One important thing I did learn was that, to get the best out of this resource, it is important to model using the sentences to construct an analytical paragraph before letting them loose with the hand outs.

 

Starters for Five

Many thanks to @TLPMrsF for this one. Again, I had been reading around the idea of memory and retrieval and wondering how I should go about building memory platforms into my KS4 lessons. I happened on Rebecca’s 5 a day starters and decided to open each KS4 lesson with five questions on a Powerpoint slide that mixed up current and previous topics. It took a few reiterations of the thinking behind it for pupils to understand the purpose of these, but they have grown to enjoy testing their knowledge against them and it has definitely had an impact not only on memory but also on their ability to see thematic links between the various texts. I’ve linked to one here  as an example. The beauty of this is that they only take a few minutes each week to create and are infinitely reusable, particularly if you mix them up and retest every couple of weeks.

 

Knowledge Organisers

Obviously, these have been extensively discussed on Twitter but it was @joe­_kirby with  this blog post that first drew my attention to their potential in distilling the key knowledge required for a topic or text. I made some of my own, borrowed and adapted some from the collection curated by @jamestheo  and my classroom windowsill is now home to a wide array of class sets of laminated organisers to be handed out for a quick memorise and recall starter or to help with planning and writing essays. Next year, I plan to issue personal copies to pupils at the beginning of each unit, as Michaela does, and set learning from them as homework to be tested in class.

 

These are just three of the things I have put into practice this year that I probably wouldn’t know about were it not for Twitter and #TeamEnglish. Thank you all for creating such an amazing community.

The Power of Mr Bruff’s Rap

 

With only six weeks of teaching left before the exams, my pupils are beginning to worry about memorising quotations. I started off the year with a somewhat aspirational post on our class website asking them to commit 10 minutes a day to memorising key quotations and suggesting various ways they could do that. We have created class sets of quotations on Quizlet and I have been doing five a day memory starters all year, testing them on quotations from all of our class texts. I have shared various revision strategies over the course of the year and talked quite a bit to them about the various things I have been learning about the science behind learning and memory. In fact, I was beginning to feel a bit smug.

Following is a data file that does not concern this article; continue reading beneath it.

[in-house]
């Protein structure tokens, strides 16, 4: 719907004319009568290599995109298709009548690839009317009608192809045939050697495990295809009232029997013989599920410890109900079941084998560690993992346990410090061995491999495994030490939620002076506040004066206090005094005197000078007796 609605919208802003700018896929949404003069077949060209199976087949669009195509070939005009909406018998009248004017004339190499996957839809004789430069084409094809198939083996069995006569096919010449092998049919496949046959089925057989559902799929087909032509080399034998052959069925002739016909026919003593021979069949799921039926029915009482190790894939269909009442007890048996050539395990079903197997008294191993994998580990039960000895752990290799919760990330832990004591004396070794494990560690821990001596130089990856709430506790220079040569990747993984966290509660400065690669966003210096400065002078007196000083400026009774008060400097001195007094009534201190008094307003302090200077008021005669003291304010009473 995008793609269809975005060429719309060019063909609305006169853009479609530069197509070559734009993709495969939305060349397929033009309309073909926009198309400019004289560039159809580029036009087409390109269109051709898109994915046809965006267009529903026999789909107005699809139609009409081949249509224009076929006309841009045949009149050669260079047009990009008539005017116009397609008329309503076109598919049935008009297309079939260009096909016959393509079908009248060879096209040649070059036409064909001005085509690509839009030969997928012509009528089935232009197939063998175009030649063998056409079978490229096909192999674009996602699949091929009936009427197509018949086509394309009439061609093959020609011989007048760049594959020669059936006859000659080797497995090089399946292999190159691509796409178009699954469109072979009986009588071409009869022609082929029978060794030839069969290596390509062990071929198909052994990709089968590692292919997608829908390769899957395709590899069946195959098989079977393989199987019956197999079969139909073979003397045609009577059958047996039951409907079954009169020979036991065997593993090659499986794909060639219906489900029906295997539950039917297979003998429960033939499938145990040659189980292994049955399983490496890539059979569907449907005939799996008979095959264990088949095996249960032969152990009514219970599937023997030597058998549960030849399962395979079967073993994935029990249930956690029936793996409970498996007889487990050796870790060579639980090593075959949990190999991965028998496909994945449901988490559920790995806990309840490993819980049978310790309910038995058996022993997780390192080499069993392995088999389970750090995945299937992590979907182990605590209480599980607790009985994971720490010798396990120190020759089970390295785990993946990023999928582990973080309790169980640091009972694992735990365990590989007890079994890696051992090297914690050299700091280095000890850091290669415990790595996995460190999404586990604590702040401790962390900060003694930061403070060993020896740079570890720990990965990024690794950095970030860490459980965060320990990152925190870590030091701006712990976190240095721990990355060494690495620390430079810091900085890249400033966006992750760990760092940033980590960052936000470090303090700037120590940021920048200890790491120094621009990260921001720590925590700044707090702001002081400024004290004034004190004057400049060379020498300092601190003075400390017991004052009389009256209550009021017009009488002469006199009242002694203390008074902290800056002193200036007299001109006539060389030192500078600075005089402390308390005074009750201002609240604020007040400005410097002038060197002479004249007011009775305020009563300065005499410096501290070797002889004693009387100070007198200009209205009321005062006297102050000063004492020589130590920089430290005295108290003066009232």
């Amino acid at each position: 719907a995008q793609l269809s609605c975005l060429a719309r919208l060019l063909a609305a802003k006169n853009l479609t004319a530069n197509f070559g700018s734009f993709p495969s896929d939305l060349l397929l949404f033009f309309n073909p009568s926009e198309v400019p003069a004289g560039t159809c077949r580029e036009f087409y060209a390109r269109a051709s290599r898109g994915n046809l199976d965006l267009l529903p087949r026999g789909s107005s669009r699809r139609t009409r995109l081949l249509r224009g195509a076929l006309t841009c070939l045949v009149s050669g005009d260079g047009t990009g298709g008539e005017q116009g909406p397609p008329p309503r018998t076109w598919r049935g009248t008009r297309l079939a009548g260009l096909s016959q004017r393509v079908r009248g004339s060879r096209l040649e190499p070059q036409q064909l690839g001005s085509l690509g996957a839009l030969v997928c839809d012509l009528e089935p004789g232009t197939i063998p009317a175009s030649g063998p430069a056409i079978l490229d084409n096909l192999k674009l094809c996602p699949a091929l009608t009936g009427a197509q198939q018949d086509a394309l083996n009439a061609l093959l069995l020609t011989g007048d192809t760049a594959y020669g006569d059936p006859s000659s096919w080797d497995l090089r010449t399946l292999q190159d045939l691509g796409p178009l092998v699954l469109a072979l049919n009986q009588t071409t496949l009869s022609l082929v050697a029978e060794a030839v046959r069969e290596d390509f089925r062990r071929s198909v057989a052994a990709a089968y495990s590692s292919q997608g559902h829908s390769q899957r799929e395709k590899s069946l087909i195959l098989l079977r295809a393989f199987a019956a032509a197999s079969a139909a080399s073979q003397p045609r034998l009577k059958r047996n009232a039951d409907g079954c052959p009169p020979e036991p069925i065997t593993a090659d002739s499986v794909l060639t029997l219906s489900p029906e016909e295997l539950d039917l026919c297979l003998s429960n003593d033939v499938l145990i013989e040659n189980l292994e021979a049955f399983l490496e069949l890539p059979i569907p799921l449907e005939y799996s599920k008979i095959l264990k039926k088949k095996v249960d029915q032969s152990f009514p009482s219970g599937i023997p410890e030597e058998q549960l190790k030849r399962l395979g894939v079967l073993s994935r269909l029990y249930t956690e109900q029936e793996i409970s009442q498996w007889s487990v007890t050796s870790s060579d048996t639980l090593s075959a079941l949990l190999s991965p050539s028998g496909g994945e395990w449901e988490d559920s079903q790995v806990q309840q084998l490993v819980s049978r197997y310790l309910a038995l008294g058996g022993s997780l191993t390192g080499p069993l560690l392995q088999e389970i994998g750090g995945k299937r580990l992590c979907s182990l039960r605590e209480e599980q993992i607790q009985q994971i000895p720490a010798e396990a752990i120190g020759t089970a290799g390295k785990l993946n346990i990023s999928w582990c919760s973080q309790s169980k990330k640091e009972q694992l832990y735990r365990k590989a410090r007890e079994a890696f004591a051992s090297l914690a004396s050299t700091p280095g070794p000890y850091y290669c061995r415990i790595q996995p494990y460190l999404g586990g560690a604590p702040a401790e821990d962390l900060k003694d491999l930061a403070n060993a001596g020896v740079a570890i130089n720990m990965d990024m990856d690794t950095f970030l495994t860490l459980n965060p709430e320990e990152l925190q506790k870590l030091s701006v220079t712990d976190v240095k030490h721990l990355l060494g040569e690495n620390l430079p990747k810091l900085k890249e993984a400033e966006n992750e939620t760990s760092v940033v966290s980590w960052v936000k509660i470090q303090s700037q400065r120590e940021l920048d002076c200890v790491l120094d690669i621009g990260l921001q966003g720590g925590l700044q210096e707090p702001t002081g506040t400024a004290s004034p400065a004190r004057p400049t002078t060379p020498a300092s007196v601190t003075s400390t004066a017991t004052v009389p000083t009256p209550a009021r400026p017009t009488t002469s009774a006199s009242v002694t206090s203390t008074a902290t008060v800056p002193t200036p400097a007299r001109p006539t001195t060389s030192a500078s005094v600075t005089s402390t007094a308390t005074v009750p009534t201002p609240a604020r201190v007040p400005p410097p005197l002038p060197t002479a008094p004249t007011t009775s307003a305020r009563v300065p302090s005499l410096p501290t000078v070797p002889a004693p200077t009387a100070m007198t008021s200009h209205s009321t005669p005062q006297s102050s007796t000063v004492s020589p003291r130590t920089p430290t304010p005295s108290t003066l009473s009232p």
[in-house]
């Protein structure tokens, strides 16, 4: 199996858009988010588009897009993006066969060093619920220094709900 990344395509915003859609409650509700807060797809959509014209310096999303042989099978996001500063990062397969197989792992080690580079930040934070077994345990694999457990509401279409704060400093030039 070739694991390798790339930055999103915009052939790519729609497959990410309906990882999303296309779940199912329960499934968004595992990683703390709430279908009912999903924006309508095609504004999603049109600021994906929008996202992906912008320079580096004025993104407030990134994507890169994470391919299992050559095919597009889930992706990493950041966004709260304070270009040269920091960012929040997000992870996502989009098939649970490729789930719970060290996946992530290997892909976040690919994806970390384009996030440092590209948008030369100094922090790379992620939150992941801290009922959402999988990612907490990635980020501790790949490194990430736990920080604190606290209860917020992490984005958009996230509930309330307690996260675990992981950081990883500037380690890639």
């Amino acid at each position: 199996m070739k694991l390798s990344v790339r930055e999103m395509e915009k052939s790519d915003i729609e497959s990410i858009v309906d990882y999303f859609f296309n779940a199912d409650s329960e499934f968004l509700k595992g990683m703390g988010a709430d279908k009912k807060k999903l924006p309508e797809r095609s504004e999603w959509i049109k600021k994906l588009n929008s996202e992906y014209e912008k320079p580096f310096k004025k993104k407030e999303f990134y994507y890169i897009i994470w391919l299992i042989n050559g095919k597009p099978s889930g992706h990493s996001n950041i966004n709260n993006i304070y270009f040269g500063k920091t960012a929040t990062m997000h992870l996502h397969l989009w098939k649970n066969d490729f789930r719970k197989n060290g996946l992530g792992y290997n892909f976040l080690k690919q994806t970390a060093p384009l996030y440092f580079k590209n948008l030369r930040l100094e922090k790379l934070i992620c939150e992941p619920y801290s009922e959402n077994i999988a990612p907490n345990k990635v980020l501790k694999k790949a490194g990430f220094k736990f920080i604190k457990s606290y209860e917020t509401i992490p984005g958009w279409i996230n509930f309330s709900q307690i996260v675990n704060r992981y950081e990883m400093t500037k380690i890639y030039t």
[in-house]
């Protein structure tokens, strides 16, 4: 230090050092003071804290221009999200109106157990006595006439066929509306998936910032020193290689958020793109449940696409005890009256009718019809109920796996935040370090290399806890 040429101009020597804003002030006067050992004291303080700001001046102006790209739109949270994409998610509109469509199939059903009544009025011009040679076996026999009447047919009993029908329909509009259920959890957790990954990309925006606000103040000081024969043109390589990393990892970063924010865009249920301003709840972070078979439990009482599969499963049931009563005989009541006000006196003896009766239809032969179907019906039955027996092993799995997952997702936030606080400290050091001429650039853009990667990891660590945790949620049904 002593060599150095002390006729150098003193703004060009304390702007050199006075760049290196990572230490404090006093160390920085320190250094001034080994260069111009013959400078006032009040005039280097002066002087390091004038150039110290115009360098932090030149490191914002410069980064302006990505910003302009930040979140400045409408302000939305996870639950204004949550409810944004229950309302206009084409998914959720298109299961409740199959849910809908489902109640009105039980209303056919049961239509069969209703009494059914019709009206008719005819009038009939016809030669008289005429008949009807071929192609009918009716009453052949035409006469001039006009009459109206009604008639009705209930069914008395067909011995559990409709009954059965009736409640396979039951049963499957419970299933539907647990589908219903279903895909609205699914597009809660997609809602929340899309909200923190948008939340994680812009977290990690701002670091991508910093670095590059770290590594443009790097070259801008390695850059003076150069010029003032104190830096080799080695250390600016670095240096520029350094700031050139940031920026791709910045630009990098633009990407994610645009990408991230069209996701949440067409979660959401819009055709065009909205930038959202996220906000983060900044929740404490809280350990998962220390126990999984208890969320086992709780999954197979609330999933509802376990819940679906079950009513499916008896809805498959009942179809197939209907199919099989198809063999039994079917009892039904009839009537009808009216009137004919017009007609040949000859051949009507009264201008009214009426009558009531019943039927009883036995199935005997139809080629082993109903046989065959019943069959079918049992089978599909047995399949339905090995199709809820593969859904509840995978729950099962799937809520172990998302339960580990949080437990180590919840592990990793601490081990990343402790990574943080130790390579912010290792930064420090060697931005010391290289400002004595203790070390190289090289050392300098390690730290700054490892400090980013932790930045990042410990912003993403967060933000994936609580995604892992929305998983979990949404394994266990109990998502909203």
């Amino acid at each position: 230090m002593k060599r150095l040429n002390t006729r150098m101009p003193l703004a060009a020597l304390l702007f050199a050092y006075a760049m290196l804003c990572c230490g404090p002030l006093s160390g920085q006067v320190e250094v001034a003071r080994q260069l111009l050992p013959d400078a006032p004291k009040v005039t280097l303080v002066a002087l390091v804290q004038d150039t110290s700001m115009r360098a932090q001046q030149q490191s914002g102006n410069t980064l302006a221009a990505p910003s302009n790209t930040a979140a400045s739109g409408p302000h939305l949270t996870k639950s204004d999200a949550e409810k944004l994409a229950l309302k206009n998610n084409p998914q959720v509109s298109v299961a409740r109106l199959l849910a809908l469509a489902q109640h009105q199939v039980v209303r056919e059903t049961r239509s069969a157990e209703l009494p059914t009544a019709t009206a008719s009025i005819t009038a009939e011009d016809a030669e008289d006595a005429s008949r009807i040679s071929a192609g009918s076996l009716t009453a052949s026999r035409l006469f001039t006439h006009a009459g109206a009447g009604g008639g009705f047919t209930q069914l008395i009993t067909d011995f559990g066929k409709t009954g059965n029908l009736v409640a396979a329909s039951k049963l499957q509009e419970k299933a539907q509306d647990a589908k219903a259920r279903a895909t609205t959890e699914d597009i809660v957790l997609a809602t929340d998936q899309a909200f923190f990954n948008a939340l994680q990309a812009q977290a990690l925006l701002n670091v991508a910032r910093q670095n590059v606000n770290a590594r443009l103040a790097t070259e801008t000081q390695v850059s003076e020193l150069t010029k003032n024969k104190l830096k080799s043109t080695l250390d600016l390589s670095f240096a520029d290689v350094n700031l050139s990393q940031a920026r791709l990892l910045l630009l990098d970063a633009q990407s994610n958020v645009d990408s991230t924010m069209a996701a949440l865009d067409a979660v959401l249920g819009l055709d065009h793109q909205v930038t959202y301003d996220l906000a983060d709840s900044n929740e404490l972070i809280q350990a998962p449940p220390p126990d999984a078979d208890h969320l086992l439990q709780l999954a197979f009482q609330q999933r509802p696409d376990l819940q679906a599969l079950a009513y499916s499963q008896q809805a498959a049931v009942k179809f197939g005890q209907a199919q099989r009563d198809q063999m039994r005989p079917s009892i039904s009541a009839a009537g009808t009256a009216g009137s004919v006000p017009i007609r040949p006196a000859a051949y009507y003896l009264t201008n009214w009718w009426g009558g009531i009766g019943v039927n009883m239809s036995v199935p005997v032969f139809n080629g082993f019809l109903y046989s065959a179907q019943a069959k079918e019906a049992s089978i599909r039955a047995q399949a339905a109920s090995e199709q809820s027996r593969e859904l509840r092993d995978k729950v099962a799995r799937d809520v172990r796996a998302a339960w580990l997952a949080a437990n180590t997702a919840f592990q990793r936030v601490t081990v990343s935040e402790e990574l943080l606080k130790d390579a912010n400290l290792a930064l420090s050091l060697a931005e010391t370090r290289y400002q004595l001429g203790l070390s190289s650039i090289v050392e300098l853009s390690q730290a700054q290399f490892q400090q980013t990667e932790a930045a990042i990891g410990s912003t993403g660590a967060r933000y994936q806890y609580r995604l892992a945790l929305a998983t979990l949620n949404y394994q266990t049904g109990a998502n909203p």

However, I recently realized that despite all of this, not all of my class are yet confident in remembering a wide range of quotations, while for a few panic is beginning to set in. Enter stage left the hero of the hour, Mr Bruff and his Power and Conflict rap. For those who haven’t heard it yet, he has taken one key line from each of the anthology poems and fused them into an annoyingly catchy song which I shared with my class last Friday afternoon. I started the lesson by giving them a handout with the lines on made by the colleague who had originally alerted me to the rap and asking them to name the poems they come from.

I then played the rap, but the class was reluctant to join in, although they very much enjoyed the spectacle of me gyrating like a crazy person at the front of the room trying to drum up some audience response. When I then put them into groups and asked them to create their own memorisable poems using one line from each of the anthology poems, they set to enthusiastically and came up with some clever amalgamations.

This didn’t solve the problem though. How are they going to remember the poems in the panic of the exam hall? As I have explained to them, we can’t afford to spend a lot of class time on this. I decided to revisit the rap yesterday and see how much they could remember. This time I asked them to take their handouts out and spend three minutes memorizing two quotations. I asked them what strategies they were going to use? A surprising number couldn’t think of any, even though I think I have given them quite frequent updates on effective memorisation techniques. I suggested a strategy – look, cover, write, check. When the three minutes was up, I initiated an I say – You say –­ call and response session, where I called out the name of the poem and the class had to respond with the line. Once I had run through all 15 lines they were keen to try it along with the video and this time I wasn’t rapping on my own!